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Raman Spectroscopy as a New Technique for Determining the Asequence of Intersecting Lines

NCJ Number
Problems of Forensic Sciences Volume: 53 Dated: 2003 Pages: 60-73
Ewa Fabianska; Marcin Kunicki
Date Published
14 pages
This forensic research examined the usefulness of Raman spectroscopy as a nondestructive method for determining the sequence in which intersecting lines were made in creating inscriptions on a document.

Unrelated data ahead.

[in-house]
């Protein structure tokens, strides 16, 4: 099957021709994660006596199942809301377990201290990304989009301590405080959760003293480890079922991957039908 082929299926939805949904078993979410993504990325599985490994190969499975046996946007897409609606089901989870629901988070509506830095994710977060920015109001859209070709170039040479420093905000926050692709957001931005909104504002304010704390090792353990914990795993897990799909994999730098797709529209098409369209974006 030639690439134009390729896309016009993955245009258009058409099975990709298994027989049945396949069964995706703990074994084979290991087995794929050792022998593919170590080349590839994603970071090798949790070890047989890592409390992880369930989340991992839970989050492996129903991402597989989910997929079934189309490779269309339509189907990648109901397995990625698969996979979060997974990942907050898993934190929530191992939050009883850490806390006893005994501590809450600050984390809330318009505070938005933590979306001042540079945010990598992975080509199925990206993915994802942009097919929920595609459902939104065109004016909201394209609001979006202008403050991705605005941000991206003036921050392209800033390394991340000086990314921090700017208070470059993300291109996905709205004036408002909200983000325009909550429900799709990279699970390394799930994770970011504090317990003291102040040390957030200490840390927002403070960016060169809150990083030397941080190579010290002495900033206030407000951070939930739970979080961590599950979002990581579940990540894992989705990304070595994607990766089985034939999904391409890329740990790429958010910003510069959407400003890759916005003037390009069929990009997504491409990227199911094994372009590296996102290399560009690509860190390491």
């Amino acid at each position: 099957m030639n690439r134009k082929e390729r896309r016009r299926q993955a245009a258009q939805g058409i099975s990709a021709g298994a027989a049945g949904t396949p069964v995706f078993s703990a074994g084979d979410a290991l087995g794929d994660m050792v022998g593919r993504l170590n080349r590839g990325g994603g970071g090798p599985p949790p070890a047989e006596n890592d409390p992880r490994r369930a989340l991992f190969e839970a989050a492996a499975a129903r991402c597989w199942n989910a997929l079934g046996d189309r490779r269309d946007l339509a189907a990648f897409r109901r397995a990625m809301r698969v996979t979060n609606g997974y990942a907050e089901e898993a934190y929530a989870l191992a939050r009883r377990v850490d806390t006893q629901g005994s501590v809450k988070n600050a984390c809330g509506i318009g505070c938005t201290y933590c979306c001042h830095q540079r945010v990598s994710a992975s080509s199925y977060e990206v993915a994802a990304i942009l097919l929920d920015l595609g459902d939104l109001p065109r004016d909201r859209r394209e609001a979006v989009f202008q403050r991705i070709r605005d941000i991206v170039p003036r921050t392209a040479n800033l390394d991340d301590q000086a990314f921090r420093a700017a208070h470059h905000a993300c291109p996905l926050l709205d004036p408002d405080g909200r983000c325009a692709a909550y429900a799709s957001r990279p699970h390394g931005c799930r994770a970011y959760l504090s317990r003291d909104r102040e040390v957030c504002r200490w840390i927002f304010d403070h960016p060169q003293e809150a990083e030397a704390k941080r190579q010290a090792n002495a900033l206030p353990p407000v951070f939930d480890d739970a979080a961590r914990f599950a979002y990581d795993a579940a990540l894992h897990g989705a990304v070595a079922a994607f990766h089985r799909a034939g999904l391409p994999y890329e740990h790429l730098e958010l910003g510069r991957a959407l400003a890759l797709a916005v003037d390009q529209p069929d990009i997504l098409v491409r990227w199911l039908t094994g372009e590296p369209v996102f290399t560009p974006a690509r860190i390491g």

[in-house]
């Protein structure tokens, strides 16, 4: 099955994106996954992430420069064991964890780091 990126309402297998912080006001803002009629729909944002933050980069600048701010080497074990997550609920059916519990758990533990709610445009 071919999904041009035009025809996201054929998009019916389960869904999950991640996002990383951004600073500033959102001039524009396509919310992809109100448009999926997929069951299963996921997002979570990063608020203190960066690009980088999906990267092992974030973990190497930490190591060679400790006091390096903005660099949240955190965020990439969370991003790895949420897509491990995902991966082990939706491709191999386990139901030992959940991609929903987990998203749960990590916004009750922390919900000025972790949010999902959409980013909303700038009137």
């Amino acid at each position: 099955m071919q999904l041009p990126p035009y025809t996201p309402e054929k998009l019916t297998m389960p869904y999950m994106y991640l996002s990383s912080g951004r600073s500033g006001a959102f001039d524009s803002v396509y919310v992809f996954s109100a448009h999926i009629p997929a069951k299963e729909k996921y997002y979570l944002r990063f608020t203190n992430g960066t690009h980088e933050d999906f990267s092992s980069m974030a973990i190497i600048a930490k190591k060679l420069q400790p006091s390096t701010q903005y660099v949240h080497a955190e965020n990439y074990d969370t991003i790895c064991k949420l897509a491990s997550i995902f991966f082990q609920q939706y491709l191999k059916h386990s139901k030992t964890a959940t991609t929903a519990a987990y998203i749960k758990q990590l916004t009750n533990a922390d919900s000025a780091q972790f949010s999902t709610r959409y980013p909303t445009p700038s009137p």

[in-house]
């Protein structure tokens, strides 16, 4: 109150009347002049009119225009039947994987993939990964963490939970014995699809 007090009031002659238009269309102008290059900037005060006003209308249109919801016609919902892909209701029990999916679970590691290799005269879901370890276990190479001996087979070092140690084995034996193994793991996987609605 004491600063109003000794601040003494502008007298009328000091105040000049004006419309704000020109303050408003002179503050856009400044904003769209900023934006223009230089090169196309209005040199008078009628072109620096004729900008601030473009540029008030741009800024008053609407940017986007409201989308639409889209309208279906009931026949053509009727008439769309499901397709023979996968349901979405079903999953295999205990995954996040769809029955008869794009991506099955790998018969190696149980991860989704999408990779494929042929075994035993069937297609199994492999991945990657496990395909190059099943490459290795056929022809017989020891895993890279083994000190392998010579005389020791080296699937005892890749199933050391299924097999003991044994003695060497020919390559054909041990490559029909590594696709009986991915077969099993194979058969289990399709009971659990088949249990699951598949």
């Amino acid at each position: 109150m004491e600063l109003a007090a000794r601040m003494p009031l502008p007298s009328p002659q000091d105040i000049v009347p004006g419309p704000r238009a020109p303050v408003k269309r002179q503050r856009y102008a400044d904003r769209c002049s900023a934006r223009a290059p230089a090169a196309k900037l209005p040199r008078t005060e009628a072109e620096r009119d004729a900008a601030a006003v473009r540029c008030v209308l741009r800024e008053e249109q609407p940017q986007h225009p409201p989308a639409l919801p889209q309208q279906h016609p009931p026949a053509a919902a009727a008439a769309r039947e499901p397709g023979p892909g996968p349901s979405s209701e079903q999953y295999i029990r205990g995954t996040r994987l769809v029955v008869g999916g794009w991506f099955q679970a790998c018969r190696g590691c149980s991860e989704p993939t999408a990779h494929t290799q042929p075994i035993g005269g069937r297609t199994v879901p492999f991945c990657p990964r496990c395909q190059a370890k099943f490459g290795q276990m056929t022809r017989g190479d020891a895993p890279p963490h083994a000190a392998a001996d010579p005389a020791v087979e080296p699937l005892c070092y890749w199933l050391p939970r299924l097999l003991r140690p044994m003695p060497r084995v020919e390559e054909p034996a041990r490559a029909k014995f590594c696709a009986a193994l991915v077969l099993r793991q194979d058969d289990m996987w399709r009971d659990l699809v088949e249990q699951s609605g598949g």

The research found that Raman spectroscopy was ineffective and untrustworthy in determining the sequence in which intersecting lines were made. There was an insufficient number of positive results. There were 54.9 percent positives for heterogeneous intersections (those made with different types of instruments) and 29.1 percent positives for homogeneous intersections (those made with the same type of instrument). Also, some of the trials produced misleading results. Successive modification of parameters intended to eliminate the misleading results were unsuccessful. Intersections of homogeneous and heterogeneous lines were created with widely available writing instruments, i.e., ballpoint pens, fiber-tip pens, and roller ball pens. Also included in the examination was the intersection of a line drawn by one of the aforementioned instruments and a line created by an inkjet printer. Five inkjet printers were used. Raman spectroscopy registers two components in inelastic photons scattering on particles of the studied substance, which not only enables discriminating analysis, but in some cases identification of the substance. The spectrum obtained is characteristic for the given sample. In the current research, the Raman spectroscopy used a Foster and Freeman FORAM 685-2 spectroscope with a 685 nm wavelength laser. Measurements of spectra were conducted using a 20x objective, applying 25 percent and 100 percent of the power of the laser. Each individual investigation was begun with measurements of pure writing materials, selecting an integration time that would enable the maximum permitted intensity of peaks to be achieved. Spectra were then collected within the intersection area for the surface layer and lower layer of the intersection. Experiments were conducted no later than 1 day after the inscriptions were made. 4 tables, 6 figures, and 8 references